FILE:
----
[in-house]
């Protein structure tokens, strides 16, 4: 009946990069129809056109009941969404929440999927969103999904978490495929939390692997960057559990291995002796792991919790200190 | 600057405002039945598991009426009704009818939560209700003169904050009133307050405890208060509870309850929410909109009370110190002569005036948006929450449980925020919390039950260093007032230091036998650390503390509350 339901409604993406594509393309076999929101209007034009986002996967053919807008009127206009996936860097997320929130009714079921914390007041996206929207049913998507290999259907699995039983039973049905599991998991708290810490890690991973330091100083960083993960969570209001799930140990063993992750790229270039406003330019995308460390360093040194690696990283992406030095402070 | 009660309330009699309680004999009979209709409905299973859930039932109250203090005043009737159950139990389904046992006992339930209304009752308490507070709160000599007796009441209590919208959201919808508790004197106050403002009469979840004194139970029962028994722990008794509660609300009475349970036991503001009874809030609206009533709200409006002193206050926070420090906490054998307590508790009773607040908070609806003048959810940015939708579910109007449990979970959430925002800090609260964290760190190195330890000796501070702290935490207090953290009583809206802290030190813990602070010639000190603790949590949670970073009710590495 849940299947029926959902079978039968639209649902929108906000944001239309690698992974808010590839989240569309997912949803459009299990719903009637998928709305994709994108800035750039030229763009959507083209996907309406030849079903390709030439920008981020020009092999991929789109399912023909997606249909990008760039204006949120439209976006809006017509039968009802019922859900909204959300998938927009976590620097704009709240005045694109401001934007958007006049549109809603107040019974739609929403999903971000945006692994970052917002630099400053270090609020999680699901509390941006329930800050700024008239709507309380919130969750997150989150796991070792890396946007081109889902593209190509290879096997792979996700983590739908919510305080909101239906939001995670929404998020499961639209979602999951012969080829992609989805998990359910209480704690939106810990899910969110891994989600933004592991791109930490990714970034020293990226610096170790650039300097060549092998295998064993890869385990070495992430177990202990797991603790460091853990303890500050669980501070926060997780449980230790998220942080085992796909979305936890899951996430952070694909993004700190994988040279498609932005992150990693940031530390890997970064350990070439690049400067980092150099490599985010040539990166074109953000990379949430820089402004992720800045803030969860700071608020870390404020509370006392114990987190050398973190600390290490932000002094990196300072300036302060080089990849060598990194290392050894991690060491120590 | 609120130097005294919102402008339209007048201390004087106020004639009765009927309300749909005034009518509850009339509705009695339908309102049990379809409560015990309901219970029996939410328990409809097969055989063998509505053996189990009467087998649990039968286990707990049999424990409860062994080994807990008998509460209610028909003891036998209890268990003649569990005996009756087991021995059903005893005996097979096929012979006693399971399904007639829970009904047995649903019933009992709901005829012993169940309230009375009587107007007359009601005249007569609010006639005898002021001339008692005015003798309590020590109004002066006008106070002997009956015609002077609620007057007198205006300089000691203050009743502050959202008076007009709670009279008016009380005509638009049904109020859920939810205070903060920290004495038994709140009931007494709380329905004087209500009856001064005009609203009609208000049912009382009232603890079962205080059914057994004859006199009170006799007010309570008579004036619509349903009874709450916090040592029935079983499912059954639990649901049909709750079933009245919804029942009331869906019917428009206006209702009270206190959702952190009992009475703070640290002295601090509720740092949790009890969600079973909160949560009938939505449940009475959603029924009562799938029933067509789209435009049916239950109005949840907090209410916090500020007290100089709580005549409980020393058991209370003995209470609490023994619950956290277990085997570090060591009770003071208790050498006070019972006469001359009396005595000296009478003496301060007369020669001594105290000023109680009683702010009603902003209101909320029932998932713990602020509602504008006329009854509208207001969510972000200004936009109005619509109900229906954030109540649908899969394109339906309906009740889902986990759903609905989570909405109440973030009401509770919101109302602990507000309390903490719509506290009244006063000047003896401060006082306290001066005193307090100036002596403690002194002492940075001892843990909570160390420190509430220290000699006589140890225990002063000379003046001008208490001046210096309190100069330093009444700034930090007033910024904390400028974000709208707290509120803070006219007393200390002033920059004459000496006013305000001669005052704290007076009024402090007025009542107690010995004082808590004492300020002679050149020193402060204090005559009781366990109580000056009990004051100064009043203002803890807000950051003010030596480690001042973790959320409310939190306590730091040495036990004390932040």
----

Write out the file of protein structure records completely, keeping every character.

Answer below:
[in-house]
């Protein structure tokens, strides 16, 4: 009946990069129809056109009941969404929440999927969103999904978490495929939390692997960057559990291995002796792991919790200190 | 600057405002039945598991009426009704009818939560209700003169904050009133307050405890208060509870309850929410909109009370110190002569005036948006929450449980925020919390039950260093007032230091036998650390503390509350 339901409604993406594509393309076999929101209007034009986002996967053919807008009127206009996936860097997320929130009714079921914390007041996206929207049913998507290999259907699995039983039973049905599991998991708290810490890690991973330091100083960083993960969570209001799930140990063993992750790229270039406003330019995308460390360093040194690696990283992406030095402070 | 009660309330009699309680004999009979209709409905299973859930039932109250203090005043009737159950139990389904046992006992339930209304009752308490507070709160000599007796009441209590919208959201919808508790004197106050403002009469979840004194139970029962028994722990008794509660609300009475349970036991503001009874809030609206009533709200409006002193206050926070420090906490054998307590508790009773607040908070609806003048959810940015939708579910109007449990979970959430925002800090609260964290760190190195330890000796501070702290935490207090953290009583809206802290030190813990602070010639000190603790949590949670970073009710590495 849940299947029926959902079978039968639209649902929108906000944001239309690698992974808010590839989240569309997912949803459009299990719903009637998928709305994709994108800035750039030229763009959507083209996907309406030849079903390709030439920008981020020009092999991929789109399912023909997606249909990008760039204006949120439209976006809006017509039968009802019922859900909204959300998938927009976590620097704009709240005045694109401001934007958007006049549109809603107040019974739609929403999903971000945006692994970052917002630099400053270090609020999680699901509390941006329930800050700024008239709507309380919130969750997150989150796991070792890396946007081109889902593209190509290879096997792979996700983590739908919510305080909101239906939001995670929404998020499961639209979602999951012969080829992609989805998990359910209480704690939106810990899910969110891994989600933004592991791109930490990714970034020293990226610096170790650039300097060549092998295998064993890869385990070495992430177990202990797991603790460091853990303890500050669980501070926060997780449980230790998220942080085992796909979305936890899951996430952070694909993004700190994988040279498609932005992150990693940031530390890997970064350990070439690049400067980092150099490599985010040539990166074109953000990379949430820089402004992720800045803030969860700071608020870390404020509370006392114990987190050398973190600390290490932000002094990196300072300036302060080089990849060598990194290392050894991690060491120590 | 609120130097005294919102402008339209007048201390004087106020004639009765009927309300749909005034009518509850009339509705009695339908309102049990379809409560015990309901219970029996939410328990409809097969055989063998509505053996189990009467087998649990039968286990707990049999424990409860062994080994807990008998509460209610028909003891036998209890268990003649569990005996009756087991021995059903005893005996097979096929012979006693399971399904007639829970009904047995649903019933009992709901005829012993169940309230009375009587107007007359009601005249007569609010006639005898002021001339008692005015003798309590020590109004002066006008106070002997009956015609002077609620007057007198205006300089000691203050009743502050959202008076007009709670009279008016009380005509638009049904109020859920939810205070903060920290004495038994709140009931007494709380329905004087209500009856001064005009609203009609208000049912009382009232603890079962205080059914057994004859006199009170006799007010309570008579004036619509349903009874709450916090040592029935079983499912059954639990649901049909709750079933009245919804029942009331869906019917428009206006209702009270206190959702952190009992009475703070640290002295601090509720740092949790009890969600079973909160949560009938939505449940009475959603029924009562799938029933067509789209435009049916239950109005949840907090209410916090500020007290100089709580005549409980020393058991209370003995209470609490023994619950956290277990085997570090060591009770003071208790050498006070019972006469001359009396005595000296009478003496301060007369020669001594105290000023109680009683702010009603902003209101909320029932998932713990602020509602504008006329009854509208207001969510972000200004936009109005619509109900229906954030109540649908899969394109339906309906009740889902986990759903609905989570909405109440973030009401509770919101109302602990507000309390903490719509506290009244006063000047003896401060006082306290001066005193307090100036002596403690002194002492940075001892843990909570160390420190509430220290000699006589140890225990002063000379003046001008208490001046210096309190100069330093009444700034930090007033910024904390400028974000709208707290509120803070006219007393200390002033920059004459000496006013305000001669005052704290007076009024402090007025009542107690010995004082808590004492300020002679050149020193402060204090005559009781366990109580000056009990004051100064009043203002803890807000950051003010030596480690001042973790959320409310939190306590730091040495036990004390932040």